moorsie2: To be fair Mach100 at these price levels the dividend does not have a significant material affect on share price action. This is being driven by expectations and the very bullish language of the company in the last few weeks. Stuff like "all the heavy lifting is done" is relation to its transition to a new bigger organisation and integration of acquisitions is very significant. I for one will not be surprised to see a profits upgrade before or at the half year results and the analysts moving on the target to above £20 per share. I will be surprised and disappointed if we are not at circa £17-18 by year end...
moorsie2: Uncrossed trade went through at £13.50 - this augers well for the rest of this week. Last few days of share price at £13 something this week.
moorsie2: From III Big data software supplier First Derivatives (FDP) has been popular in City circles for years. Raising money to fund growth has never been a problem. It's been heavily backed by investors, too, and the share price shot up as much as 6% following better-than-expected full-year results. Management has also told analysts that this year's results will exceed current estimates. Pre-tax profit rocketed 120% to £17.5 million in the year ended 28 February on revenue up nearly a fifth to £83.2 million. Strip out one-off items – largely a £9.58 million gain following the revaluation of FD's original stake in Kx Systems - profit still jumped by 17% to £10.8 million. Work for the world's biggest banks meant FD's consulting business delivered a twelfth consecutive year of double-digit percentage growth - up 15% to £58.3 million. But the smaller software division, which excels at quickly analysing huge datasets for City traders, grew by 29% to £24.9 million. Nine of the top 10 investment banks use FD's flagship kdb+ and Delta products, mainly for market surveillance, trading, regulatory reporting, transaction cost analysis and algorithmic testing. Getting to this point has required some heavy investment. There has been a series of acquisitions, plus a stakebuild at Kx Systems Inc, funded by an oversubscribed placing in February and another in March. But it's been worth it. "We've now achieved our strategic position," finance director Graham Ferguson told Interactive Investor. "We've done the hard yards and are now delivering on investment over past five years." And management now expect current-year numbers to be "moderately ahead of current market forecasts". (click to enlarge) That's why Panmure Gordon rushed to upgrade forecasts. Analyst Adam Lawson now expects adjusted cash profit of £22.3 million in the year to February 2016 - it rose 24% to £15.5 million this time - and £25.5 million the year after. However, a slightly higher adjusted tax rate assumption numbs the impact on earnings slightly to 51.9p and 60.1p, respectively. FD shares currently trade on a lofty 25 times forward earnings, and there's stiff technical resistance at around 1,333p (see chart). However, earnings are growing fast and a bounce off support at the 200-day moving average looks convincing. Half-year results in early November are tipped to impress, too. Lawson still rates the shares a 'buy' with a 1,657p price target.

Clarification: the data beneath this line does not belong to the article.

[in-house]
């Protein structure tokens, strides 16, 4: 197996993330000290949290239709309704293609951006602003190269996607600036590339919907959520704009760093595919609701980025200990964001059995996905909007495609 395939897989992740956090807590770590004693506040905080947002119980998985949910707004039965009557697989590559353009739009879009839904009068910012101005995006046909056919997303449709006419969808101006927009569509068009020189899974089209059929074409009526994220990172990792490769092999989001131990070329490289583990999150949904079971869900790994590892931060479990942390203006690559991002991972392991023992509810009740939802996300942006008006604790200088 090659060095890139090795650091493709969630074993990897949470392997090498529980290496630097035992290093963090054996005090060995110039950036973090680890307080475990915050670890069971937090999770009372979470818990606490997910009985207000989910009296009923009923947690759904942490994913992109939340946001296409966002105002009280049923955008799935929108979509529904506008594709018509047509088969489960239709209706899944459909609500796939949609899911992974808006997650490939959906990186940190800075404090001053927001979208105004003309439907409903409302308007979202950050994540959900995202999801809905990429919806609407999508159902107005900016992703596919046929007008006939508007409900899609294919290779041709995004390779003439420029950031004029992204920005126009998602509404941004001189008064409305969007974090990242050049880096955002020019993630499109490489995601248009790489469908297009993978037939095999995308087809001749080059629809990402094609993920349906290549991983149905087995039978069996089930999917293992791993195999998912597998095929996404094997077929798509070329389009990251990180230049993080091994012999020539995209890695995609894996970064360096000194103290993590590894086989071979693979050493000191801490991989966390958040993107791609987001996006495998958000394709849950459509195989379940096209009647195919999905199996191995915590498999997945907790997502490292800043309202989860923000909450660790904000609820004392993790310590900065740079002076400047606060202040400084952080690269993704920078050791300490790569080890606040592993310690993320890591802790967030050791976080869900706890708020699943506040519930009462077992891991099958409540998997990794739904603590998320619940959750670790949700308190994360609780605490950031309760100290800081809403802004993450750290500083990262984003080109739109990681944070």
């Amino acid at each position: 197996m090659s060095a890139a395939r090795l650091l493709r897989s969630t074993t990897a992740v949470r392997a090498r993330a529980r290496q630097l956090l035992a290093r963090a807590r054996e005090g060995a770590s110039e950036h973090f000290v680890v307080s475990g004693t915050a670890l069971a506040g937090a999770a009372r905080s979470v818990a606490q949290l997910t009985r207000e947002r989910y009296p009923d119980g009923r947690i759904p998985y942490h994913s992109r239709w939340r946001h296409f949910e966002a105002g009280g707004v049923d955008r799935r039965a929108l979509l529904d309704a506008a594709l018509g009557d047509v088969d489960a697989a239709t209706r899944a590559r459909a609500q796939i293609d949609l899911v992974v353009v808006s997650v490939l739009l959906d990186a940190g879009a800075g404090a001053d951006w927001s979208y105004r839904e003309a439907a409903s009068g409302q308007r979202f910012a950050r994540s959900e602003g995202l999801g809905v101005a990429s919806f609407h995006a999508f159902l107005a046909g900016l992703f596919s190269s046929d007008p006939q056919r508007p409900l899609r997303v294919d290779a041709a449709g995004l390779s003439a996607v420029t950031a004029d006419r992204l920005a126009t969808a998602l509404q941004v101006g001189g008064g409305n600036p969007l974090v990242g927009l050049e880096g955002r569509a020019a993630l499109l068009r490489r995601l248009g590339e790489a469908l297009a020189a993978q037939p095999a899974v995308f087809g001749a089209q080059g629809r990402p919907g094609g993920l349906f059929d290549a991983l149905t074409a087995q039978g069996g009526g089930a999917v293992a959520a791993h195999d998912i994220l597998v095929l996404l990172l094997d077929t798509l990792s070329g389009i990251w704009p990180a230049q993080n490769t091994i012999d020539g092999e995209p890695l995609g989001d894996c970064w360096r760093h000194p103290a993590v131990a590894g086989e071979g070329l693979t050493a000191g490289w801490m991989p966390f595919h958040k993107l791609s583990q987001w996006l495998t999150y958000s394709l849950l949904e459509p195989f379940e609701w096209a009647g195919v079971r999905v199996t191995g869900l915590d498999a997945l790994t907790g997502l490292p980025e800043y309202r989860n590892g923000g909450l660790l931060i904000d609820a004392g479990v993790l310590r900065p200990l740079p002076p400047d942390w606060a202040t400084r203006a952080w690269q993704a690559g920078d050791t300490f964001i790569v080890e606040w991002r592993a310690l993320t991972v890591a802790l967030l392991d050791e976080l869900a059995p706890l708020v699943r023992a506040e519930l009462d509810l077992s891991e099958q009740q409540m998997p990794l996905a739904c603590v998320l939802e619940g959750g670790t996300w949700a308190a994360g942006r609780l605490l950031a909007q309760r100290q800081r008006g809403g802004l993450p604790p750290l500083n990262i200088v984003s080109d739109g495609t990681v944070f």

rivaldo: The Affinity acquisition is costing £7.7m, in return for a mere £2.3m turnover and £0.2m PBT. FDP is obviously on a building-up strategy, but this is the third expensive acquisition in a matter of weeks, Note that nowhere in any of these RNS's is there any mention at all of earnings enhancement for an already very high/expensive share price rating.
rivaldo: Hi Moorsie, cheers. I assume that almost any profit at all will be earnings-enhancing if FDP are paying low interest rates on increased loan drawdowns! Nevertheless, €4.75m has left the business, with potentially more to come, which seems expensive to me. If the share price fell to 850p-900p I'd certainly be interested again.
moorsie2: It actually makes sense now why the share price has been sitting in the £13 range for 3 to 4 months. Results for year to end of Feb will be in line with expectations and hopefully some clarity on future earnings from the investments of this placing and we are looking at a company valued between £16 and £20 by year end